The desert east of Los Angeles is speckled with ghost towns, but none likely has a more interesting history than Llano Del Rio, a socialist commune settled by Job Harriman in 1915.
Harriman ran for California governor in 1898 with the Socialist Labor Party. He lost. He was Eugene Debs’ vice-presidential candidate in 1900. They lost. He ran for mayor of Los Angeles in 1911 and topped the primary with 44% of the votes, but his affiliation with the two brothers who’d bombed the Los Angeles Times building sunk him in the general election. He ran for L.A. mayor again in 1913 and lost.
Harriman got together with investors and bought 2,000 acres of land on the southern end of the Mojave Desert. His goal: A socialist community within the larger capitalist society. He was not looking to smash the system and start everything over.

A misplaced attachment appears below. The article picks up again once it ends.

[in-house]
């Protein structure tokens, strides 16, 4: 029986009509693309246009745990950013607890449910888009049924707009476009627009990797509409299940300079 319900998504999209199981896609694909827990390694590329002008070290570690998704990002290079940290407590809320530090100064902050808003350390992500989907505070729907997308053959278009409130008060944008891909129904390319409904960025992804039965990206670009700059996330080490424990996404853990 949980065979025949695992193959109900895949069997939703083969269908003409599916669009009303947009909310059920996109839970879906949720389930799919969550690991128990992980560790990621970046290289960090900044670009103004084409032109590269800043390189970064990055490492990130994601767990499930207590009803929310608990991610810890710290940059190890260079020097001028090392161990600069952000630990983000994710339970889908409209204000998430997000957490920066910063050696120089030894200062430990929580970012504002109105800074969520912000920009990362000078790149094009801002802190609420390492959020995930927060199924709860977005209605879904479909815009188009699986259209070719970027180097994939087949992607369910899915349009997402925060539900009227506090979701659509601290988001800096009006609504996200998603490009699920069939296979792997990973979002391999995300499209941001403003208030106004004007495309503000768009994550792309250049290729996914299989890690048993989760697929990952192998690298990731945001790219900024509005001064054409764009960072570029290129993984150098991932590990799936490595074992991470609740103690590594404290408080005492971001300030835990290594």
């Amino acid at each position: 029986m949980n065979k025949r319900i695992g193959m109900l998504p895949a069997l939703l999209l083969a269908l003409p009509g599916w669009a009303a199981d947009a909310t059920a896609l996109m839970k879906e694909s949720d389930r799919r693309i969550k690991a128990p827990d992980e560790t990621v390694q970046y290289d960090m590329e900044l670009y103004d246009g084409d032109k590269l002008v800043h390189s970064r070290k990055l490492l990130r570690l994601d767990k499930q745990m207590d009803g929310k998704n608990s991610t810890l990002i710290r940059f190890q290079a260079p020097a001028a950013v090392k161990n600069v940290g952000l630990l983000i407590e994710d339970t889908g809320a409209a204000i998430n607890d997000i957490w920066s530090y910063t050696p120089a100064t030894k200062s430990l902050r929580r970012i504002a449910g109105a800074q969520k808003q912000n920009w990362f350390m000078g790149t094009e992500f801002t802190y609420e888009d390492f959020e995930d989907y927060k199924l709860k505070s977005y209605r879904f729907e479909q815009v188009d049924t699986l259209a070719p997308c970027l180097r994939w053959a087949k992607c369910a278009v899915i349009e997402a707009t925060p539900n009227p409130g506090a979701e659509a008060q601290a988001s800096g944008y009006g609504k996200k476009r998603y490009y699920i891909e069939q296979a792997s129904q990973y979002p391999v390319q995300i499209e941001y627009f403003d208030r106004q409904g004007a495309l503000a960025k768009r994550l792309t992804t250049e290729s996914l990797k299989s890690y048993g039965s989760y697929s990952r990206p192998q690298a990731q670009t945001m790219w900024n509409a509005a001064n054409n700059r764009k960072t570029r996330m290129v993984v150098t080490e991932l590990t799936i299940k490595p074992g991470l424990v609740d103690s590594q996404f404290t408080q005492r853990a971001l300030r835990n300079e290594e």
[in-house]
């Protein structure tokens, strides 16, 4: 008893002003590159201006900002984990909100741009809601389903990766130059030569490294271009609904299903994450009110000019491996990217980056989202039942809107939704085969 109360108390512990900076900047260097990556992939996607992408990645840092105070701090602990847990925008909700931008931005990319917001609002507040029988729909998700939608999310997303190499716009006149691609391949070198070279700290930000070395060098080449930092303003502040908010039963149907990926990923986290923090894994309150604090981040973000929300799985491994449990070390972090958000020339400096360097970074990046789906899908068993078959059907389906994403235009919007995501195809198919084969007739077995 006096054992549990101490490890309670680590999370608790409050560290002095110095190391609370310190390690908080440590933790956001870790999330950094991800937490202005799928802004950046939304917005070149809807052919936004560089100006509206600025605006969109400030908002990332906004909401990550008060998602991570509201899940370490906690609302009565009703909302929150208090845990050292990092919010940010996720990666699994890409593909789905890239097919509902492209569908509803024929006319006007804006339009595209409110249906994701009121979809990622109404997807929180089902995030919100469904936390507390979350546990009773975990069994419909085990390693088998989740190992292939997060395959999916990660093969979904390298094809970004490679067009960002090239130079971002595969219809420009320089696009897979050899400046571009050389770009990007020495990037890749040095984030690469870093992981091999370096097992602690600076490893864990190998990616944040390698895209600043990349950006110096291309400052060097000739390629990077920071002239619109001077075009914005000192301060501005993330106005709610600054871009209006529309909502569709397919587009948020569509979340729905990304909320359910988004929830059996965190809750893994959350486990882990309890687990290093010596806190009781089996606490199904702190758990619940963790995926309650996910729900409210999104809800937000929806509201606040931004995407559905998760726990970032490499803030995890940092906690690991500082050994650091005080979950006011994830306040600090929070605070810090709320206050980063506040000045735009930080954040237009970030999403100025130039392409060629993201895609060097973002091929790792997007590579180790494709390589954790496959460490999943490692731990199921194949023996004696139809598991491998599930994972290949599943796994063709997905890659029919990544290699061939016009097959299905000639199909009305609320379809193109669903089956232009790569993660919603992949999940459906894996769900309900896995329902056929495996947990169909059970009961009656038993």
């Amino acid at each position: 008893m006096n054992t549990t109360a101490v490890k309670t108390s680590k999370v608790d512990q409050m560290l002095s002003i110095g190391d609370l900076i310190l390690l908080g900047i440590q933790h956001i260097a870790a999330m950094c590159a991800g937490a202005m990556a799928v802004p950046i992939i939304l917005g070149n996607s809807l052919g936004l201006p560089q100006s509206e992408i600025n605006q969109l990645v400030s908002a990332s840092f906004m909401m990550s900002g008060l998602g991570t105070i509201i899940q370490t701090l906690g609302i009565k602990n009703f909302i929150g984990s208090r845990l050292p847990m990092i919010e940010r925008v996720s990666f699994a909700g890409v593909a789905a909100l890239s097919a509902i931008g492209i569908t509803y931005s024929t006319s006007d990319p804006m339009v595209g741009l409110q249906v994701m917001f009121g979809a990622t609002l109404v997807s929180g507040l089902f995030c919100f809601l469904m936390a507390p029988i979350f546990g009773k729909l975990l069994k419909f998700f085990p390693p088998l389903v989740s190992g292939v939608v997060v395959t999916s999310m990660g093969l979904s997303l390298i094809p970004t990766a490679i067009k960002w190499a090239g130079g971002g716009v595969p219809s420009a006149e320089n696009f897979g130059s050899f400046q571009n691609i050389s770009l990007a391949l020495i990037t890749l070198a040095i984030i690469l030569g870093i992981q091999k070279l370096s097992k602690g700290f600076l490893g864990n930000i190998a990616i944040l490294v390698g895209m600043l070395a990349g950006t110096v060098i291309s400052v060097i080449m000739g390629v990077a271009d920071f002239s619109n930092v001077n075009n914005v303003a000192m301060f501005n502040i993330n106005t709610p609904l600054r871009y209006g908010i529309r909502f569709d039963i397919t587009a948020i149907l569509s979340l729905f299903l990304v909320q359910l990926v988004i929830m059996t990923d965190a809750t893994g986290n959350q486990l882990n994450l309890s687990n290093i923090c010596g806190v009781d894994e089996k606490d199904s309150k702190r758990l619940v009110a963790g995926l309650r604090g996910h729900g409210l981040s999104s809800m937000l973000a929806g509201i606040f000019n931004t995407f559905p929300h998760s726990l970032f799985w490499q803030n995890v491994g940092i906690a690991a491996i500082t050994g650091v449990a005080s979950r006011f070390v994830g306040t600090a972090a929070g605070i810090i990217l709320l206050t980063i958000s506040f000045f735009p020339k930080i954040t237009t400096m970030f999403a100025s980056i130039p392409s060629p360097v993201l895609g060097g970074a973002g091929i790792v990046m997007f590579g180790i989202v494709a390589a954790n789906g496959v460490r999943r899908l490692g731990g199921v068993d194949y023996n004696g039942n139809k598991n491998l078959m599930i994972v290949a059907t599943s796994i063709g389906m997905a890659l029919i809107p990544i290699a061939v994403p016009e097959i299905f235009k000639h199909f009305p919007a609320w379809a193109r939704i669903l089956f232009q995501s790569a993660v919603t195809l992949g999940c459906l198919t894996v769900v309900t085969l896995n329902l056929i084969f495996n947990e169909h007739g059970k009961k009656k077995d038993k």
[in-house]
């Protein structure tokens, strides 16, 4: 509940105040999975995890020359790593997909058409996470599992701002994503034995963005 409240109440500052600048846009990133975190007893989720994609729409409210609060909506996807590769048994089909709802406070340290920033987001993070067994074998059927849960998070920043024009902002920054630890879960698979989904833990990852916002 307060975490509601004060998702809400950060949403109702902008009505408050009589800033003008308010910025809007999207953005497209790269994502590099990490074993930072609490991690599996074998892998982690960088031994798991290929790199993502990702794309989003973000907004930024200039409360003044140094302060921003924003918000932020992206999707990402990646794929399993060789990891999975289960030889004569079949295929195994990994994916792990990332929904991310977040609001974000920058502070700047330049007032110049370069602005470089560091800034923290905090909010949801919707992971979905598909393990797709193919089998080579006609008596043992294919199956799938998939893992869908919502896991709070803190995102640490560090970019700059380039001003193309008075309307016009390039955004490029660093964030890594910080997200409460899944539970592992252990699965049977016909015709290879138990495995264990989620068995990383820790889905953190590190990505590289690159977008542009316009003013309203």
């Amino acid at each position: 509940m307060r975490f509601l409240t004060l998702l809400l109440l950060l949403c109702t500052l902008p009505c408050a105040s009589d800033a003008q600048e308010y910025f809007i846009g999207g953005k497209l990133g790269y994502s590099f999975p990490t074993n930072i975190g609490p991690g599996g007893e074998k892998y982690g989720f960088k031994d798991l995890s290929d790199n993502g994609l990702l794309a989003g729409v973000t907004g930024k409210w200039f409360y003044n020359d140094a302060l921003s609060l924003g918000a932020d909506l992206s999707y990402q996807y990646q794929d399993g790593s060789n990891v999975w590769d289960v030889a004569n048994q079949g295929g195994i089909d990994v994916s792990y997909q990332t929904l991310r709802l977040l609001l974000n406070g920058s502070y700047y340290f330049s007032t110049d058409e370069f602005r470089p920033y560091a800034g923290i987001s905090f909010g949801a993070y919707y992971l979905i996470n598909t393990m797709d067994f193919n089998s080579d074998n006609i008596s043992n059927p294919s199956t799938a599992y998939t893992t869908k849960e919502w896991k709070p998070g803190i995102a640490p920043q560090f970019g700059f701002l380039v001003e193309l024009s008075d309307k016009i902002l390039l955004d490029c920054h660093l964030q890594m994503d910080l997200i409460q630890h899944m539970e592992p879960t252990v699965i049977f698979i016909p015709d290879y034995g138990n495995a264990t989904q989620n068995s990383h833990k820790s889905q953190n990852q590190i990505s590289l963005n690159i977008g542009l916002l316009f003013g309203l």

“It became apparent to me that a people would never abandon their means of livelihood, good or bad, capitalistic or otherwise, until other methods were developed which would promise advantages at least as good as those by which they were living,” he later said.
Llano Del Rio soon had a school system and a sustaining economy. At its peak over 900 members (all Caucasian) lived there. The colony fell apart in 1918. Water shortage was a big issue, as were political factions. Harriman eventually made his way back to Los Angeles and died seven years later.
Now all that remains of Llano Del Rio are a few chimneys, walls and foundations. Look north while driving down Highway 138 and you’ll see them.
In Greek the word “utopia” sounds like “good place” but literally means “no place.” Seems like the right word for a socialist ghost town.
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